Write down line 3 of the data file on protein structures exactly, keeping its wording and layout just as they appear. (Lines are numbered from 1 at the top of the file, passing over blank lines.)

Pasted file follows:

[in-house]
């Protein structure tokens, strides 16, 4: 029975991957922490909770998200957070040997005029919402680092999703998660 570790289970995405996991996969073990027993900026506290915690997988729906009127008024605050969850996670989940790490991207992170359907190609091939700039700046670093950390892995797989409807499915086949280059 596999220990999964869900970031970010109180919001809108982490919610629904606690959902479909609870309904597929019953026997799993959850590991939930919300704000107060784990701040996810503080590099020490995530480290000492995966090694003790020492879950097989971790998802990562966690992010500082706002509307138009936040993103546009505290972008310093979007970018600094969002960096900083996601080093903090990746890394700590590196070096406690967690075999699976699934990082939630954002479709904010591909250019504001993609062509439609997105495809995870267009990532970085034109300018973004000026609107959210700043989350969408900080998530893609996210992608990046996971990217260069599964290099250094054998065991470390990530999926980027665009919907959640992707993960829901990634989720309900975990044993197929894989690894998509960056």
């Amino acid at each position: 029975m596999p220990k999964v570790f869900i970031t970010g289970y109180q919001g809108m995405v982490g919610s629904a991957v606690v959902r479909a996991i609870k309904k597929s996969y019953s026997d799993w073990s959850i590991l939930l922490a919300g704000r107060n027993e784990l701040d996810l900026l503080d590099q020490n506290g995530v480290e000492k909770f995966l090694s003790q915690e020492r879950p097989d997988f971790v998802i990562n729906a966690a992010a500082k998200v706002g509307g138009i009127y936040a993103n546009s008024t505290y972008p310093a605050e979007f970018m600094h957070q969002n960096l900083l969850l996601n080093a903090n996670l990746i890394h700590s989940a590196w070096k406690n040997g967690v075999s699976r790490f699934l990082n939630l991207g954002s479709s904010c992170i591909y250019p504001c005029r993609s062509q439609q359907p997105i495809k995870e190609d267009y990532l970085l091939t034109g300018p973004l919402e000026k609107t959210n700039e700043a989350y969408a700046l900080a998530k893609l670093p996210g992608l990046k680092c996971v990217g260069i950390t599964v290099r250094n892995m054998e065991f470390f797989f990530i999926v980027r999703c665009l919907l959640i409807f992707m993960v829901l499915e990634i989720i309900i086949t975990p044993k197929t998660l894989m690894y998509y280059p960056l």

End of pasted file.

């Amino acid at each position: 029975m596999p220990k999964v570790f869900i970031t970010g289970y109180q919001g809108m995405v982490g919610s629904a991957v606690v959902r479909a996991i609870k309904k597929s996969y019953s026997d799993w073990s959850i590991l939930l922490a919300g704000r107060n027993e784990l701040d996810l900026l503080d590099q020490n506290g995530v480290e000492k909770f995966l090694s003790q915690e020492r879950p097989d997988f971790v998802i990562n729906a966690a992010a500082k998200v706002g509307g138009i009127y936040a993103n546009s008024t505290y972008p310093a605050e979007f970018m600094h957070q969002n960096l900083l969850l996601n080093a903090n996670l990746i890394h700590s989940a590196w070096k406690n040997g967690v075999s699976r790490f699934l990082n939630l991207g954002s479709s904010c992170i591909y250019p504001c005029r993609s062509q439609q359907p997105i495809k995870e190609d267009y990532l970085l091939t034109g300018p973004l919402e000026k609107t959210n700039e700043a989350y969408a700046l900080a998530k893609l670093p996210g992608l990046k680092c996971v990217g260069i950390t599964v290099r250094n892995m054998e065991f470390f797989f990530i999926v980027r999703c665009l919907l959640i409807f992707m993960v829901l499915e990634i989720i309900i086949t975990p044993k197929t998660l894989m690894y998509y280059p960056l």